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Search and the Law: Professor Eric Goldman

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As part of a series looking at Internet and intellectual property law, Eric Goldman, assistant professor and director of the High Tech Law Institute at Santa Clara University, discusses self-service IP enforcement, current search engine lawsuits, and the future of search engine law.

Eric GoldmanGoldman has presented four times on legal panels at Search Engine Strategies conferences. The latest was in San Jose, "Copyrights and Trademarks – What Search Marketers Should Know."

Goldman previously was a professor at Marquette University Law School; before that, he practiced Internet law for 8 years in Silicon Valley. He teaches courses on Cyberspace Law and Intellectual Property, and his research focuses on Internet and marketing law topics such as search engines, spam and adware. He also writes about legal issues relevant to online marketers at his Technology & Marketing Law blog.

A special report on search legal issues from Search Engine Strategies in San Jose, CA August 20 – 23.

Most of the audience at the SES San Jose conference were looking at intellectual property (IP) issues from the plaintiff perspective. Do you find yourself naturally falling into the role of the defense attorney at the SES panels?

Some of it reflects my background. When I worked in-house at epinions.com, I got a lot of demands that I felt were just unfounded, and expensive for us as a company. So I became somewhat sympathetic to the viewpoint of the small business or startup business, that gets these ridiculous demands and just can't afford to spend money on all of them. I think a lot of my views are colored by that experience.

Is more balance and education needed for SEMs to understand others' rights for IP usage? And what has contributed to what you see as an imbalance?

A lot of people in the SEM community get socialized to think that they have valuable rights that are being exploited by other people. And that's because a lot of times, SEMs are working for big brand owners, or big copyright owners, so they get imbued with their client's perspective. That's one way there's a pressure towards focusing on rights-enforcement as opposed to some other considerations.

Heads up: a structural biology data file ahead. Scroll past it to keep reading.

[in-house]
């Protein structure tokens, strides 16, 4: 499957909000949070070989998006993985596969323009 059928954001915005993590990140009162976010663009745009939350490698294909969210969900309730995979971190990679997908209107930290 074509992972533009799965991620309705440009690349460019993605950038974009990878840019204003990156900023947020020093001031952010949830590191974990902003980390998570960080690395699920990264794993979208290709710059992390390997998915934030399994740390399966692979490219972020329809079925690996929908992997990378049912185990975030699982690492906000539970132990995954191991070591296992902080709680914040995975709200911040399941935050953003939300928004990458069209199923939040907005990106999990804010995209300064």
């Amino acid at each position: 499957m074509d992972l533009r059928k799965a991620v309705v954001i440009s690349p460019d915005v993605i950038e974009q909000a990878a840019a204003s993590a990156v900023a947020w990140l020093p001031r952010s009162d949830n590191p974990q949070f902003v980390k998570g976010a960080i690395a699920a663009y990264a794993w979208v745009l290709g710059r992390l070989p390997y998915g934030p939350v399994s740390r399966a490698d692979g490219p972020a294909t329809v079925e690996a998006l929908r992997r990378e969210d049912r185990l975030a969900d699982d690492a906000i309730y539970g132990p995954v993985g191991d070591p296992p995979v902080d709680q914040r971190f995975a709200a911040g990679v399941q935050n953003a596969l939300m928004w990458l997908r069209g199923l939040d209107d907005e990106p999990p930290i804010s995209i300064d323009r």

The other circumstance is that most of the attorneys who specialize in search marketing specialize in plaintiff-side work, because that's where they can generate cash from immediately. It's naturally a much quicker way, and potentially more lucrative way, of developing business for themselves.

I think you get the pressures both from the clients and attorneys, and so it creates, in my perspective, an unhealthy brew. I don't think it has to be that way.

How about the online resources and web tools available to SEMs – have they evolved to such a level that, in most cases marketers might not even need to consult with, or hire, an attorney?

I think it's gotten much easier for people to do self-service enforcement. But there is still some mystique to what an attorney can bring, and the gravitas to the words an attorney can articulate. So even though a lot of problems can be dealt with on a self-service basis, a lot of clients feel that it's not enough, that they need the big guns. They think there's value in investing in attorney services for whatever extra level of service they may get. I don't personally subscribe to that, in the extent that I've worked on the personal enforcement side. More than 90 percent of it can be taken care of through self-service techniques, and I encourage my clients to think of it that way.

Is there a difference in the need for professional services between registering a copyright and a trademark?

I think filing copyright applications is something that anyone can do. However, there still may be value to contextualize copyright registrations for a broader enforcement and asset development plan. (Consulting on a portfolio of assets.)

I have always advised clients to use a trademark attorney for trademark registration. The form itself is not that complicated; but it's typical that the interaction with a trademark office is more complicated than with a copyright office. It's also important for an attorney to interpret the results of a trademark search, which I strongly advise clients to do: get a trademark search done before they fall in love with or marry a trademark.